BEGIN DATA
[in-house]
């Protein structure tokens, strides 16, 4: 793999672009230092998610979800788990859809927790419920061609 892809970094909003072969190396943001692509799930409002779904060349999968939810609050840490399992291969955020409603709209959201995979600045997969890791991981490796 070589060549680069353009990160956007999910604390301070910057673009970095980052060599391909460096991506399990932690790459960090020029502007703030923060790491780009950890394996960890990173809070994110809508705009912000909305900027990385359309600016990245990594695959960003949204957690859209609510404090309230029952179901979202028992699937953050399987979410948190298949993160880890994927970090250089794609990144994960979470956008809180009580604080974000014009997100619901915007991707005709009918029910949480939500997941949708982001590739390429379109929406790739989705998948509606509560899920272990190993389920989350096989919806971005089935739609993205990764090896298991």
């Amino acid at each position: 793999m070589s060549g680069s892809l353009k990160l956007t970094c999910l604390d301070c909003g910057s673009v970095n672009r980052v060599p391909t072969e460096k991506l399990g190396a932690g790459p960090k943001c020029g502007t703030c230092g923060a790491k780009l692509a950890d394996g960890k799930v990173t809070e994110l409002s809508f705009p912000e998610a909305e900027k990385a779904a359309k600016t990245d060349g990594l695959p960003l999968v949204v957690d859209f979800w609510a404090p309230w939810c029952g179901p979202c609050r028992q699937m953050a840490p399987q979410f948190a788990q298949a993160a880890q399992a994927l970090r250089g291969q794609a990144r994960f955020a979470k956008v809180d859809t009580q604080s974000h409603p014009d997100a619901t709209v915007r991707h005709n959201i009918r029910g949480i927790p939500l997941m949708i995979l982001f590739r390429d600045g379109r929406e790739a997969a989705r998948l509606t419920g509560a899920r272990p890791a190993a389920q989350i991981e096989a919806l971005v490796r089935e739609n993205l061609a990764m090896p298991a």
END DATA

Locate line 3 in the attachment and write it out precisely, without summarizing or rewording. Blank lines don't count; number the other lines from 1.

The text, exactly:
């Amino acid at each position: 793999m070589s060549g680069s892809l353009k990160l956007t970094c999910l604390d301070c909003g910057s673009v970095n672009r980052v060599p391909t072969e460096k991506l399990g190396a932690g790459p960090k943001c020029g502007t703030c230092g923060a790491k780009l692509a950890d394996g960890k799930v990173t809070e994110l409002s809508f705009p912000e998610a909305e900027k990385a779904a359309k600016t990245d060349g990594l695959p960003l999968v949204v957690d859209f979800w609510a404090p309230w939810c029952g179901p979202c609050r028992q699937m953050a840490p399987q979410f948190a788990q298949a993160a880890q399992a994927l970090r250089g291969q794609a990144r994960f955020a979470k956008v809180d859809t009580q604080s974000h409603p014009d997100a619901t709209v915007r991707h005709n959201i009918r029910g949480i927790p939500l997941m949708i995979l982001f590739r390429d600045g379109r929406e790739a997969a989705r998948l509606t419920g509560a899920r272990p890791a190993a389920q989350i991981e096989a919806l971005v490796r089935e739609n993205l061609a990764m090896p298991a």